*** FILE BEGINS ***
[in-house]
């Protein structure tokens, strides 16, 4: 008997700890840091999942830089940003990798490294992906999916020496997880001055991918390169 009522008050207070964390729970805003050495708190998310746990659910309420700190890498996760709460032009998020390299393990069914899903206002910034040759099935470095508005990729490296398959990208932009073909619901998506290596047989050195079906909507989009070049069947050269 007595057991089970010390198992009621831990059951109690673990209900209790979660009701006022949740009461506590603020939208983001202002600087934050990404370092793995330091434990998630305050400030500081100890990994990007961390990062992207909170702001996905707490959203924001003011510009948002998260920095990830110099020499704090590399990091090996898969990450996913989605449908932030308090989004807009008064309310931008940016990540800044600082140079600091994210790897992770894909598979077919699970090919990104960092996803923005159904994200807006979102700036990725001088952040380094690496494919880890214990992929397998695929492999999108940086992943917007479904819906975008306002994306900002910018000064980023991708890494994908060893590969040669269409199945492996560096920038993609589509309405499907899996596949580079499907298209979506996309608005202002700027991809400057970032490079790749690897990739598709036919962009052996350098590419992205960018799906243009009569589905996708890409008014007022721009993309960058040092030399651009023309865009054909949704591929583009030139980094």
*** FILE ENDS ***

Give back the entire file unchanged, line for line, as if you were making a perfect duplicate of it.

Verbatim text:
[in-house]
């Protein structure tokens, strides 16, 4: 008997700890840091999942830089940003990798490294992906999916020496997880001055991918390169 009522008050207070964390729970805003050495708190998310746990659910309420700190890498996760709460032009998020390299393990069914899903206002910034040759099935470095508005990729490296398959990208932009073909619901998506290596047989050195079906909507989009070049069947050269 007595057991089970010390198992009621831990059951109690673990209900209790979660009701006022949740009461506590603020939208983001202002600087934050990404370092793995330091434990998630305050400030500081100890990994990007961390990062992207909170702001996905707490959203924001003011510009948002998260920095990830110099020499704090590399990091090996898969990450996913989605449908932030308090989004807009008064309310931008940016990540800044600082140079600091994210790897992770894909598979077919699970090919990104960092996803923005159904994200807006979102700036990725001088952040380094690496494919880890214990992929397998695929492999999108940086992943917007479904819906975008306002994306900002910018000064980023991708890494994908060893590969040669269409199945492996560096920038993609589509309405499907899996596949580079499907298209979506996309608005202002700027991809400057970032490079790749690897990739598709036919962009052996350098590419992205960018799906243009009569589905996708890409008014007022721009993309960058040092030399651009023309865009054909949704591929583009030139980094």